Fender Blackface Bandmaster

Schematic(s) bandmaster_ab763.pdf
Production: , , , ,

Model/Circuit Number: AB763
Years of Production:
1963 – 1967
Era: Blackface
Configuration: Piggyback
Controls: Black forward facing w/ white labels
Knobs: Black skirted w/ chrome center, numbered 1 – 10

  • Front: Normal: In, In, Bright Sw, Vol, Treb, Bass – Vibrato: In, In, Bright Sw, Vol, Treb, Bass, Speed, Intensity – Pilot Lamp
  • Rear: AC Outlet, Ground Sw, Fuse (2A), Power Sw, Standby Sw, Speaker Jack, Ex. Speaker Jack, Vibrato Jack



Grill Cloth:


  • Grill mounted, flat Black ~ 1963
  • Raised, chrome & black, script with tail ~ 1964-1967

Weight: 49.5 lbs.

Effects: Tremolo
Watts: 40 watts

  • Pre amp: 2 x 7025 and 12AT7
  • Power: 2 x 6L6GC
  • Bias: Fixed bias adjustment pot
  • Rectifier: Solid State

2×12 Cabinet dimensions changed to 29-1/2″ x 40″ x 11-1/2″ with the speakers were placed one above the other.

20 Responses to “Fender Blackface Bandmaster”

RSS feed for comments on this post. TrackBack URL

  1. Comment by Mike WhitneyJune 13, 2012 at 11:43 am   Reply

    This model also was configured as a single 15 cabinet containing a single JBL D130 for 6 string guitars, used mostly by country and blues players.   The single 15″ cabinet was also loaded with a JBL D140 used with the Fender Bassman. This information was gained after several hours of research.

  2. Comment by bob miz — April 7, 2014 at 7:21 pm   Reply


    How does the grille on the amp head connect to the amp head cabinet? I don’t see any screw heads showing.
    Thank you

    • Comment by Ed Sullivan — April 30, 2017 at 11:56 am   Reply

      The grill fastens on to the front of the cabinet from the other side with screws (inside the cabinet). Speaker cabinet is the same way.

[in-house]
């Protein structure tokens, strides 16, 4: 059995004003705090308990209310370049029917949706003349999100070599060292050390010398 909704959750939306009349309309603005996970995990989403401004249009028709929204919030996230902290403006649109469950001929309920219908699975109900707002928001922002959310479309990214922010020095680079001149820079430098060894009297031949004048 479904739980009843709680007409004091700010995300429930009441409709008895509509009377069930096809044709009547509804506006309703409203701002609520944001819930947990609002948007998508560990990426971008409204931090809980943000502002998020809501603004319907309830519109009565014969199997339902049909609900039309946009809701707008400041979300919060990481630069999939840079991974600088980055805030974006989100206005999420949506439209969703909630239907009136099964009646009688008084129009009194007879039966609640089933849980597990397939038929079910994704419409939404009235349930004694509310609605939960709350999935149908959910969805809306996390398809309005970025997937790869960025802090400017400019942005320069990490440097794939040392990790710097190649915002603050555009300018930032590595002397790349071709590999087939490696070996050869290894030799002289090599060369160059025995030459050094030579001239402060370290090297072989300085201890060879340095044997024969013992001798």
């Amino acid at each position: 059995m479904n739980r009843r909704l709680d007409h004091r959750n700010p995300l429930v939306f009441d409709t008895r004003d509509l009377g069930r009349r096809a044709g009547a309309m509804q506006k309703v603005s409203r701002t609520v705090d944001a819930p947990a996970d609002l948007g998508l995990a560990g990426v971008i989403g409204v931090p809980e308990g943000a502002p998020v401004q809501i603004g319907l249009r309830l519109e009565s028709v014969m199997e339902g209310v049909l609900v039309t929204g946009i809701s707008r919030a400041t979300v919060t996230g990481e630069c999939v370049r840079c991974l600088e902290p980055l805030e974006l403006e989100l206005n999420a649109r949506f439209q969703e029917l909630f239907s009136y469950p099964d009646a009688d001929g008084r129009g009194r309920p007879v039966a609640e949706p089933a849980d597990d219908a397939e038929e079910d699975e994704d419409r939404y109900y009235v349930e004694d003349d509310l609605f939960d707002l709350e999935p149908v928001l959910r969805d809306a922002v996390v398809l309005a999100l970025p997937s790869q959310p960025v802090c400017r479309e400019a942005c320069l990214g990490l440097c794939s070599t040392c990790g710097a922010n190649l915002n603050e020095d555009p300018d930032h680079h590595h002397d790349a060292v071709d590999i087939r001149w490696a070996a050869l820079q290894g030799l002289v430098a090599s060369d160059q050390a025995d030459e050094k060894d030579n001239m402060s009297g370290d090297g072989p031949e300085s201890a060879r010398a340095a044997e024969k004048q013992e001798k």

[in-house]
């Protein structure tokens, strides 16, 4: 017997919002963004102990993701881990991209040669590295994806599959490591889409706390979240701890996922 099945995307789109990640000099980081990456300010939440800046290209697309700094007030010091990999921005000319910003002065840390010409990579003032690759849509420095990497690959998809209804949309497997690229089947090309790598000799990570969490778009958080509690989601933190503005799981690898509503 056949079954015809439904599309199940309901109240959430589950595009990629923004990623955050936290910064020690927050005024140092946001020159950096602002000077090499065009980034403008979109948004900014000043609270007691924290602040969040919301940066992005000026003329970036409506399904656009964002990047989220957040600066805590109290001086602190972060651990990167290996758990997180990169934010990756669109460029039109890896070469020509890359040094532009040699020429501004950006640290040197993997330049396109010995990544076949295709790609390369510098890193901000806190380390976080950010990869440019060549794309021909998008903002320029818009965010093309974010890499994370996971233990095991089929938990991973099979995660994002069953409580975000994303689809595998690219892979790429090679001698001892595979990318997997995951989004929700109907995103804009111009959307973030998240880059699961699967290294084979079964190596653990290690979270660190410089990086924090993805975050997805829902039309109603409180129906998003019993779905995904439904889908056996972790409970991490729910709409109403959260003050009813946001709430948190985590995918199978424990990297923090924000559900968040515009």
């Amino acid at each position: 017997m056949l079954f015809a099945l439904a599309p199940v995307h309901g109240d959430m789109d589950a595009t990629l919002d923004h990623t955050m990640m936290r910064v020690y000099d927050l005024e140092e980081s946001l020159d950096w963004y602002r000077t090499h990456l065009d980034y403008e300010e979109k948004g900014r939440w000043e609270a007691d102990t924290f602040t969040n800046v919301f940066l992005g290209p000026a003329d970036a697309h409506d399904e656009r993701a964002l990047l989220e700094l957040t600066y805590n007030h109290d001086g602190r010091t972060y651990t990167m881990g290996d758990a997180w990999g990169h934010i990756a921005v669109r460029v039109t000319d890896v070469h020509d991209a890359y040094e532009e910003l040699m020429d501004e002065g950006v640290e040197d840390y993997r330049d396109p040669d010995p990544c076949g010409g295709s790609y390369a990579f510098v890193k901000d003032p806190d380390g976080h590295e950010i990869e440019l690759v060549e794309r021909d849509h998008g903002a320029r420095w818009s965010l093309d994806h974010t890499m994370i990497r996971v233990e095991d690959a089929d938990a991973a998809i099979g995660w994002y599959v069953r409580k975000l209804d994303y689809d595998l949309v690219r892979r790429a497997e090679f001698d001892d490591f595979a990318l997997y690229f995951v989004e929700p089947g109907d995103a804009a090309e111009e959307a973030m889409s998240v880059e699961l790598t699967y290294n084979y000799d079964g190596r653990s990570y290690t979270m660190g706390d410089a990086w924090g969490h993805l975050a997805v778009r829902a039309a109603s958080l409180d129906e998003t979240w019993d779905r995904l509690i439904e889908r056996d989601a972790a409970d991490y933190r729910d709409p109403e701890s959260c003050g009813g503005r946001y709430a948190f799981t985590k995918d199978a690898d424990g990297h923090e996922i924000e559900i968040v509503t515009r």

3. Comment by Len — October 13, 2014 at 4:23 pm   Reply

    The power head has slotted brackets, one on each side that slide out. The speaker enclosure has threaded inserts that accept “piggyback thumb screws” to secure the head to the enclosure.

  4. Comment by Mike — February 27, 2015 at 10:06 pm   Reply

    I am looking for a cover for my 67 (68?) Bandmaster Speaker Cabinet: 29½” x 40″ x 11½” with 2 12″ speakers (one on top of each other) Any help would be much appreciated. I gig with it often and really need to protect it.

  5. Comment by Mike — February 27, 2015 at 10:08 pm   Reply

    Also, I pair it with a 1971 Dual Showman Reverb amp and I’m looking for an amp cover for that as well. (26″ W x 9 1/2 D x 13″H) I am having a tough time finding covers for these.

  6. Comment by Gerald — May 23, 2015 at 8:08 am   Reply

    I was given a ’64 Bandmaster head that I rebuilt to pretty good working conditions. I always found the amp to not be quite what I wanted sound wise. Finally, I was given a Peavey KB100-a less than stellar amp, IMHO, but what it gave me is so cool. The cabinet fit a 15″ Black Widow @ 4 Ohms. Just what that amp needs. Now, every kind of guitar I own sounds great through it. Those two pieces of equipment were just made for each other, in my opinion. The equipment is big, bulky, and heavy and I’m in my 60’s now. So what! It sounds so good with an L5, Les Paul, Strat, Tele, SG Les Paul and classical electric, that once I’m set up, I forget the weight and just enjoy a great sound!

  7. Comment by b1uesman44 — July 9, 2015 at 1:10 pm   Reply